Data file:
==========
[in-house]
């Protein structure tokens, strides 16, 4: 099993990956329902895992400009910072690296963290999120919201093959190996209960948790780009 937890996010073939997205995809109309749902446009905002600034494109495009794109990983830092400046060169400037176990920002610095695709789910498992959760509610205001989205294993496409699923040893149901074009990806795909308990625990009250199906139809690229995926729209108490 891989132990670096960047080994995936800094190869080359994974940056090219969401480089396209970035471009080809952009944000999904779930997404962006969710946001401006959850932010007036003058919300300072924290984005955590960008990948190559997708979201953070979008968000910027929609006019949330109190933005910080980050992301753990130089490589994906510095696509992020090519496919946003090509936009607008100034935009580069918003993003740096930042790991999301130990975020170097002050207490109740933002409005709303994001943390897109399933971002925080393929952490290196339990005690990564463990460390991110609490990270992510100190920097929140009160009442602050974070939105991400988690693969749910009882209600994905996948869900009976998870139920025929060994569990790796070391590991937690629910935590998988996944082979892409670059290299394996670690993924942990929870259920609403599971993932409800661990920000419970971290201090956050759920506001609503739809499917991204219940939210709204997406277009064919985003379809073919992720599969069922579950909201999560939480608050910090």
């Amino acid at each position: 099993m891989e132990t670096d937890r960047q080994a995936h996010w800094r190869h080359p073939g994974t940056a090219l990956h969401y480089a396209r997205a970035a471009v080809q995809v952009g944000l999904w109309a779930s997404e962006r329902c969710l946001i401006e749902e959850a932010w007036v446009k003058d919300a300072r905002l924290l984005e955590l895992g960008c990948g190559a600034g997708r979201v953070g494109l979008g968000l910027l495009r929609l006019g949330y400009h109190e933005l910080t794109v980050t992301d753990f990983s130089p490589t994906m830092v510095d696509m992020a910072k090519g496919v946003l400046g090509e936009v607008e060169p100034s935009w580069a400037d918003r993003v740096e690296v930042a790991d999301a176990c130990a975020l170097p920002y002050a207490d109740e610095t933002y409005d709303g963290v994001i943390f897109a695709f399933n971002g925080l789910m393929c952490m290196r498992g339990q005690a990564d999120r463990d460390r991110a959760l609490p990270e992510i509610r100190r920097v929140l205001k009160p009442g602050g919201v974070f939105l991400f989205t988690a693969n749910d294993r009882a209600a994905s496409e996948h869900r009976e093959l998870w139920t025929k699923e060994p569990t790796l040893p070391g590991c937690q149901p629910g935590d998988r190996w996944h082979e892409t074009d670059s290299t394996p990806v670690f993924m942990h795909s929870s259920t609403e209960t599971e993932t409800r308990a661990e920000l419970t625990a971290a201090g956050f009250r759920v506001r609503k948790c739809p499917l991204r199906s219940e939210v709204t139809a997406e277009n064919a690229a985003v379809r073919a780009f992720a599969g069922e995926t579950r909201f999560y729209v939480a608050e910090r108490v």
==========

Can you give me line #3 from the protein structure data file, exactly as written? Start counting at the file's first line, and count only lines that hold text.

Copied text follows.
């Amino acid at each position: 099993m891989e132990t670096d937890r960047q080994a995936h996010w800094r190869h080359p073939g994974t940056a090219l990956h969401y480089a396209r997205a970035a471009v080809q995809v952009g944000l999904w109309a779930s997404e962006r329902c969710l946001i401006e749902e959850a932010w007036v446009k003058d919300a300072r905002l924290l984005e955590l895992g960008c990948g190559a600034g997708r979201v953070g494109l979008g968000l910027l495009r929609l006019g949330y400009h109190e933005l910080t794109v980050t992301d753990f990983s130089p490589t994906m830092v510095d696509m992020a910072k090519g496919v946003l400046g090509e936009v607008e060169p100034s935009w580069a400037d918003r993003v740096e690296v930042a790991d999301a176990c130990a975020l170097p920002y002050a207490d109740e610095t933002y409005d709303g963290v994001i943390f897109a695709f399933n971002g925080l789910m393929c952490m290196r498992g339990q005690a990564d999120r463990d460390r991110a959760l609490p990270e992510i509610r100190r920097v929140l205001k009160p009442g602050g919201v974070f939105l991400f989205t988690a693969n749910d294993r009882a209600a994905s496409e996948h869900r009976e093959l998870w139920t025929k699923e060994p569990t790796l040893p070391g590991c937690q149901p629910g935590d998988r190996w996944h082979e892409t074009d670059s290299t394996p990806v670690f993924m942990h795909s929870s259920t609403e209960t599971e993932t409800r308990a661990e920000l419970t625990a971290a201090g956050f009250r759920v506001r609503k948790c739809p499917l991204r199906s219940e939210v709204t139809a997406e277009n064919a690229a985003v379809r073919a780009f992720a599969g069922e995926t579950r909201f999560y729209v939480a608050e910090r108490v």